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One of the government’s “40 new hospitals” is unlikely to be completed before 2030, a trust has warned, after facing continued delays.

Barts Health Trust’s board was told this week that previous assumptions of starting construction on Whipps Cross Hospital in 2025, and completing it by the end of the decade, were now “highly unlikely”.

It represents a significant admission as Barts is one of the first trusts to publicly admit their hospital rebuild could miss the government deadline.

Whipps Cross Hospital chief executive Amanjit Jhund, who updated the board, said they were in “frequent contact” with the New Hospitals Programme team and “continue to emphasise the overall state of readiness”.

An assessment has been undertaken of the designs against some key “Hospital 2.0” requirements, while a refreshed outline business case is awaiting NHP approval. However, while Mr Jhund told the board in January that construction in 2025 was “feasible”, this position has since changed.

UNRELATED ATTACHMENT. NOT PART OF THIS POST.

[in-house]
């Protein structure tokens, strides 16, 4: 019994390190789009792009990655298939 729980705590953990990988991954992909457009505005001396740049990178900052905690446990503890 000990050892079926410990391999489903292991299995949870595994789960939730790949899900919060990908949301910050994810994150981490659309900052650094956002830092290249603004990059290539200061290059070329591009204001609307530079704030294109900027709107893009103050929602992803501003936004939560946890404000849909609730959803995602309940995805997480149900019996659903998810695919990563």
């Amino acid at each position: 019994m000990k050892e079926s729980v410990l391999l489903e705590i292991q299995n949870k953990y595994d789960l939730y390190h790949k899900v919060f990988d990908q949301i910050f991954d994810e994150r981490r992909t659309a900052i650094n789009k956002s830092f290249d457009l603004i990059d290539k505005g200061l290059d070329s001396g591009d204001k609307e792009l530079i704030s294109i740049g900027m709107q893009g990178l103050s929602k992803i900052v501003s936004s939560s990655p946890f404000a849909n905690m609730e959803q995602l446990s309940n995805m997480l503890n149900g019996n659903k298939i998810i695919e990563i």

This news will disappoint, but not surprise, trust and system leaders in east London.

Project costs are now likely to triple the original capital granted by ministers and Barts waited 18 months before a key business case got the go-ahead.

Out of hours? Out of reach

A teaching hospital has been placed under enhanced monitoring by the General Medical Council due to safety concerns over a lack of appropriate supervision for trainee doctors.

A case was opened into University Hospital Southampton’s general surgery training following a referral and quality management visit by NHS England South East, Workforce Training and Education – Wessex.The regulator heard evidence from foundation year doctors that senior staff were “not contactable” out of hours and that there was “difficulty” in securing senior clinical advice, particularly on Sundays.

NHSE’s report detailed how trainee doctors were “discouraged” from contacting senior staff out of hours through “belittling” and “inappropriate” comments, such as being told not to ask for help “unless your patient is dying”.

The report also detailed evidence of bullying, inappropriate sexual comments made by consultants, and a general feeling that foundation doctors could not speak up. UHS is one of 19 NHS organisations in England with an open GMC enhanced monitoring case.